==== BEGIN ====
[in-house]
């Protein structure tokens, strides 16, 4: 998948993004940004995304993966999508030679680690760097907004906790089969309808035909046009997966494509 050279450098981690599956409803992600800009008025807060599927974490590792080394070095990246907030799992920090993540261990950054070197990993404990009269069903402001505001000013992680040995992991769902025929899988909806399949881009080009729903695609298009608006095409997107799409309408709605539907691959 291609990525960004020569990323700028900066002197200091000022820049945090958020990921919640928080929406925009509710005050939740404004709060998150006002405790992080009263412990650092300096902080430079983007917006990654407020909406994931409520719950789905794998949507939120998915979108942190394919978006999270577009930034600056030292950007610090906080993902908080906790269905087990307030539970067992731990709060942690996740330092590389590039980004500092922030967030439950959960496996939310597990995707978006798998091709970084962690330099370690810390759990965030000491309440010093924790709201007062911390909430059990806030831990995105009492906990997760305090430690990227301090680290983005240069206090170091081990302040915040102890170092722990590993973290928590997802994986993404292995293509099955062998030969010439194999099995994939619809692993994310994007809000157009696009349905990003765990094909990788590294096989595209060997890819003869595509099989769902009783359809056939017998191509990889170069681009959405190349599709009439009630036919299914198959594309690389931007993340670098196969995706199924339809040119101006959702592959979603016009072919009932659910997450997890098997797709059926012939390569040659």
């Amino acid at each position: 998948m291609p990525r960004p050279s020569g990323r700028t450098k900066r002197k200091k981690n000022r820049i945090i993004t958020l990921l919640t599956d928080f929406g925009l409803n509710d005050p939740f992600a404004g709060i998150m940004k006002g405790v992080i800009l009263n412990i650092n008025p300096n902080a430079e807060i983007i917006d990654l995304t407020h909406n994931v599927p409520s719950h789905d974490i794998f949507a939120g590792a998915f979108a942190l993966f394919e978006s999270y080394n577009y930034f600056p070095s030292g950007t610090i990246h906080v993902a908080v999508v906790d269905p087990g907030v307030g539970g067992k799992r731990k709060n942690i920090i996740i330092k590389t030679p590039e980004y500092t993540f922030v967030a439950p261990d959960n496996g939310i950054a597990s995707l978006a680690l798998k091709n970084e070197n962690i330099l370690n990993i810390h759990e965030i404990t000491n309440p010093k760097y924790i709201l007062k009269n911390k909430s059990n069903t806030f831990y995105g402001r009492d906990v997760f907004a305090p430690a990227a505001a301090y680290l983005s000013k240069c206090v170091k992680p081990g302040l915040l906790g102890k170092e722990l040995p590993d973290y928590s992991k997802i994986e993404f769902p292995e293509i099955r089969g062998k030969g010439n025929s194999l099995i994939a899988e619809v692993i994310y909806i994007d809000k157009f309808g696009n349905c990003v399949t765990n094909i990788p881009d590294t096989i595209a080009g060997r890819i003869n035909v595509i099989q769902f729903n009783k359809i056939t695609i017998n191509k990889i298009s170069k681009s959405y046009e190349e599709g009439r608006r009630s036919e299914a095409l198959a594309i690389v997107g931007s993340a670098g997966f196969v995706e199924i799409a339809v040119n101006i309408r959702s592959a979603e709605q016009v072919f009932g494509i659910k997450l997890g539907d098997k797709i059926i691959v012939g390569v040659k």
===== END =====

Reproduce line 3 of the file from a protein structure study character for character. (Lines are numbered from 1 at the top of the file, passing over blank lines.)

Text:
């Amino acid at each position: 998948m291609p990525r960004p050279s020569g990323r700028t450098k900066r002197k200091k981690n000022r820049i945090i993004t958020l990921l919640t599956d928080f929406g925009l409803n509710d005050p939740f992600a404004g709060i998150m940004k006002g405790v992080i800009l009263n412990i650092n008025p300096n902080a430079e807060i983007i917006d990654l995304t407020h909406n994931v599927p409520s719950h789905d974490i794998f949507a939120g590792a998915f979108a942190l993966f394919e978006s999270y080394n577009y930034f600056p070095s030292g950007t610090i990246h906080v993902a908080v999508v906790d269905p087990g907030v307030g539970g067992k799992r731990k709060n942690i920090i996740i330092k590389t030679p590039e980004y500092t993540f922030v967030a439950p261990d959960n496996g939310i950054a597990s995707l978006a680690l798998k091709n970084e070197n962690i330099l370690n990993i810390h759990e965030i404990t000491n309440p010093k760097y924790i709201l007062k009269n911390k909430s059990n069903t806030f831990y995105g402001r009492d906990v997760f907004a305090p430690a990227a505001a301090y680290l983005s000013k240069c206090v170091k992680p081990g302040l915040l906790g102890k170092e722990l040995p590993d973290y928590s992991k997802i994986e993404f769902p292995e293509i099955r089969g062998k030969g010439n025929s194999l099995i994939a899988e619809v692993i994310y909806i994007d809000k157009f309808g696009n349905c990003v399949t765990n094909i990788p881009d590294t096989i595209a080009g060997r890819i003869n035909v595509i099989q769902f729903n009783k359809i056939t695609i017998n191509k990889i298009s170069k681009s959405y046009e190349e599709g009439r608006r009630s036919e299914a095409l198959a594309i690389v997107g931007s993340a670098g997966f196969v995706e199924i799409a339809v040119n101006i309408r959702s592959a979603e709605q016009v072919f009932g494509i659910k997450l997890g539907d098997k797709i059926i691959v012939g390569v040659k």